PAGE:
Students often ask me for list of infant learning experiences they could use on placements. This post is dedicated to students that are seeking to be inspired, take risks and dive deeper into learning experiences for infants.
“Absolutely everything is something to explore and wonder at when experiencing it for the first time!”
To get you started, take a look at some of the inspirational work I’ve collected from various childcare programs (Source: Tinker Tots Discovery Atelier). I am in awe at such professionalism, care that has gone into thoughtfully and intentionally planning activities for infants.
I hope that you feel as inspired as I was by the beautiful work of the educators.
In Reggio thinking there is a belief that the environment is the “third teacher” and that it is crucial to provide children with plenty of natural light, space for movement, stimulation and access to open-ended play resources. For babies and young children it is important that these are highly tactile and varied so that they can investigate them using their primary way of interacting with the world; the senses.
I am continually moved to create play spaces for infants inspired by Reggio principles, that encourage independent play, interaction with stimulating materials and curiosity about the world.
As educators we set out play objects purposefully and deliberately and give children loads of time and space to explore and experiment we are respecting children’s play urges, and giving them the opportunity to grow in self mastery.
So MUCH POTENTIAL FOR: gathering, dumping, transporting, mixing, rolling, posting and more in these simple ideas. All that from cardboard tubes, paper carry bags and tissue boxes! Who’d have thought?
Safe tastes, hands on exploring and tactile investigating
Play together to increase the opportunities for sharing and communicating as they explore and make this a special bonding time! Remember, infants attention spans are not long at this stage and that is fine. A few minutes of one of these ideas per day is plenty, and come back to revisit them often as repetition is what leads to familiarity and building on learning skills later.
Exploring fabric and textures. A beautiful set-up in an infant 🚼classroom, to promote exploration and 💭problem solving.
Tip: Rotate often to keep baby interested
Infants tend to focus the most on high contrast images, particularly black on white and white on black, followed by bright, complementary colours.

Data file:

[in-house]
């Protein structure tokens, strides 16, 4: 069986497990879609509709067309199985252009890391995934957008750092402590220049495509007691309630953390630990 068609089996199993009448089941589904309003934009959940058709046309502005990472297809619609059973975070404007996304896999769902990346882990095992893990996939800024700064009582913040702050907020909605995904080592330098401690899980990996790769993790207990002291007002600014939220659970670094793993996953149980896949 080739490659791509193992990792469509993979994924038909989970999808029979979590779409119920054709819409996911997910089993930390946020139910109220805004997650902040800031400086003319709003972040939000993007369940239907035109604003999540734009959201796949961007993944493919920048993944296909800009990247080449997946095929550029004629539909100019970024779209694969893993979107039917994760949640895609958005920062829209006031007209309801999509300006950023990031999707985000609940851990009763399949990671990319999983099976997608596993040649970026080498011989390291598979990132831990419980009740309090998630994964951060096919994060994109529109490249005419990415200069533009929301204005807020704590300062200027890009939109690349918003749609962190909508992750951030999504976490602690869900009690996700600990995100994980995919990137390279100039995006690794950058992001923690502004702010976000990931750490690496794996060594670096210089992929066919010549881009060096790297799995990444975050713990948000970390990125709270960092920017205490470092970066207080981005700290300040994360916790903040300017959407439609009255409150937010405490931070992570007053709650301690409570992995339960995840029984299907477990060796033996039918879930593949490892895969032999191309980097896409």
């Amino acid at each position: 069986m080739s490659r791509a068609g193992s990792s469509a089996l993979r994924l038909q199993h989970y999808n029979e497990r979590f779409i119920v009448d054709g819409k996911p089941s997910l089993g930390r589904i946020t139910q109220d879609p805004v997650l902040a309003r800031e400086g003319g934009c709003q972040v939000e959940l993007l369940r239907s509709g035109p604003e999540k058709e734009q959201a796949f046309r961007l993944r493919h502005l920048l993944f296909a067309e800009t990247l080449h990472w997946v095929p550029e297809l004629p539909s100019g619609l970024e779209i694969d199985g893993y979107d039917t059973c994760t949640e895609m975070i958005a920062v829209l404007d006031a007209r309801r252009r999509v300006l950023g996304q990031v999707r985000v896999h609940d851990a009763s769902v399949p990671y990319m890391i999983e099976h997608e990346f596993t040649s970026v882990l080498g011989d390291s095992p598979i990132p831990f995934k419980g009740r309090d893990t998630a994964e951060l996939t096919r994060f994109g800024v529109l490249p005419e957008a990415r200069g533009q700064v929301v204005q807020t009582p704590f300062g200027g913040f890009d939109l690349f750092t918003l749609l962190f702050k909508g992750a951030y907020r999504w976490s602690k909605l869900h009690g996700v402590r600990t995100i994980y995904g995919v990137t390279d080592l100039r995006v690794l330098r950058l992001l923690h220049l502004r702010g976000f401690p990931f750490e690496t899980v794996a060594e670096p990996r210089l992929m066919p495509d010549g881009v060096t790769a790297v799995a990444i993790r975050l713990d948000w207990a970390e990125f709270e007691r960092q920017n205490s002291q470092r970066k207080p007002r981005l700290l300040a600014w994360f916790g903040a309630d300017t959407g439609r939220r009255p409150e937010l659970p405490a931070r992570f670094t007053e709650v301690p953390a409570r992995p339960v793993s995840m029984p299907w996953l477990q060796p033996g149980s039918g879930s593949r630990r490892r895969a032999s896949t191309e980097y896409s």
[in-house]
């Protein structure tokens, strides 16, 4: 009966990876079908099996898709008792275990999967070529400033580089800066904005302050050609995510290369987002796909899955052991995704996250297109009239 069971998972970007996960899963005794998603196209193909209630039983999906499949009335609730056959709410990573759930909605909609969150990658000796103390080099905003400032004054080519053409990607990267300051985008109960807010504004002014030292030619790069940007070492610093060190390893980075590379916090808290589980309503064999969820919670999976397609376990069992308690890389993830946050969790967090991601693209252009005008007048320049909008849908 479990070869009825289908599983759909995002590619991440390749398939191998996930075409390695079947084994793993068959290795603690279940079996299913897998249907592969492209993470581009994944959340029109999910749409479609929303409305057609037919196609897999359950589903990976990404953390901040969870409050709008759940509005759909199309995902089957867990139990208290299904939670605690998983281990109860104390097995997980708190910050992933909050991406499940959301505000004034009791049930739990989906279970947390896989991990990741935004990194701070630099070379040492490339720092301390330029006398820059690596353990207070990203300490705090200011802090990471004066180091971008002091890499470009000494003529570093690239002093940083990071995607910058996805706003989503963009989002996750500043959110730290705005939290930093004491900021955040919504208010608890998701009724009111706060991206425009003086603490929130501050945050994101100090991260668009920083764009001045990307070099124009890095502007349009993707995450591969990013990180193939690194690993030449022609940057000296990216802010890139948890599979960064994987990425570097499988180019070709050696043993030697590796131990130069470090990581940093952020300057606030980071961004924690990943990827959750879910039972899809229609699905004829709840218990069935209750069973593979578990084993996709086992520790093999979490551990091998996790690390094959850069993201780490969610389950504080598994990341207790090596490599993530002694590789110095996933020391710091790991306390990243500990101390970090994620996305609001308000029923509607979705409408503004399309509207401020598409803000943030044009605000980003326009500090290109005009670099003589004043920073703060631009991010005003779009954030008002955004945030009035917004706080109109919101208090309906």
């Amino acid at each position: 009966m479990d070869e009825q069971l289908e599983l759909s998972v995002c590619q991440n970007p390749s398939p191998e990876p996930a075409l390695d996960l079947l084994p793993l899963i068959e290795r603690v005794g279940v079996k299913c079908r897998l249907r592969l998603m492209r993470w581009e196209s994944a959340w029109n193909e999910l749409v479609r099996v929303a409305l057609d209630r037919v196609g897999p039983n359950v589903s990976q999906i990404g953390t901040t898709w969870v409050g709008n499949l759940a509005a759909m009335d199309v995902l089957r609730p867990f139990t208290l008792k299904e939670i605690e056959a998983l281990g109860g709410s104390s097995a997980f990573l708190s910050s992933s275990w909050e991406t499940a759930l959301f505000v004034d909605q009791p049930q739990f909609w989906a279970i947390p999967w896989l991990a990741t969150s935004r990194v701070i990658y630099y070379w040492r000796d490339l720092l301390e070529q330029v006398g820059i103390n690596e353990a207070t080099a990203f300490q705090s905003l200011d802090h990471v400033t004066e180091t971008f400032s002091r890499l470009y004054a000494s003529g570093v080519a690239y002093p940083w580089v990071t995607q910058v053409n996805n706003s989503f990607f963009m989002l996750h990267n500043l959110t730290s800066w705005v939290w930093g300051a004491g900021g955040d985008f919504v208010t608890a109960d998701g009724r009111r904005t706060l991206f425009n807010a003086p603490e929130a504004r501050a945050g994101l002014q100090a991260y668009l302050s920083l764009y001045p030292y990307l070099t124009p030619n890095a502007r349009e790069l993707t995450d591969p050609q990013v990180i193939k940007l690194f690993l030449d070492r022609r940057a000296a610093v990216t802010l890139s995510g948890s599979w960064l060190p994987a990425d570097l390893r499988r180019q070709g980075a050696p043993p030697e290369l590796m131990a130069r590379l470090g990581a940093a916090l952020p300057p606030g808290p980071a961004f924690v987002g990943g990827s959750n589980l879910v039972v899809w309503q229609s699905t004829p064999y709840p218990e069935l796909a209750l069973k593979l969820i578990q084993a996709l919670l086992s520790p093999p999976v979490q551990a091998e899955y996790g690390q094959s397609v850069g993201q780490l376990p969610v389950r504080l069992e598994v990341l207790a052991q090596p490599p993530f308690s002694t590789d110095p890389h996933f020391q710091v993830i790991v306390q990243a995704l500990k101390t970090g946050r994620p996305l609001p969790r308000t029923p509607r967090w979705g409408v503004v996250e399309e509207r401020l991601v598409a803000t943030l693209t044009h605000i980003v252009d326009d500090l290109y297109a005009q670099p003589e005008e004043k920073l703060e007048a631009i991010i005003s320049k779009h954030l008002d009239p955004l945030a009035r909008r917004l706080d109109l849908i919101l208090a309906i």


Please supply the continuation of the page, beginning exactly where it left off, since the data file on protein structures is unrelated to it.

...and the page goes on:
So now that you have planned a mini infant provocation … what comes next?
I have put together some of my favourite tips for talking with babies/toddlers and engaging in high-quality back-and-forth interactions.
- Move to the child’s level and make eye contact.
- Mirror the child’s tone. For example, if the child is smiling and happy, use a happy, upbeat tone of voice.
- Use Parent-ese! Parent-ese is a type of adult speech where an adult talks to a child in an exaggerated, animated, and repetitive way. Babies and toddlers get excited when they are spoken to in fun and interesting ways. Parent-ese captures babies’ attention and can help them learn.
- Comment! Comment about everything in the baby’s environment, such as their actions and other people’s actions, objects, toys, foods, activities, and daily events.
- Label! Babies and toddlers are learning to match words with different things in their world. Labeling at every opportunity helps babies and toddlers learn new words and understand their meaning.
- Point and look at objects when describing them for babies/toddlers. Make sure the baby/toddler looks at who or what you are pointing to.
- Follow the child’s lead and talk about it! Identify what the child is looking at, playing with, holding, doing, or interested in.
- Have conversations! Some babies and toddlers may not have words yet, but they still communicate in their own “baby language”. This is usually in the form of babbles, coos, laughter, smiles, looks, and gestures. Talk to them and reply to their “baby language”. That is called a “back-and-forth conversation”- baby style!
As always, never leave infants unattended when playing with any of these ideas.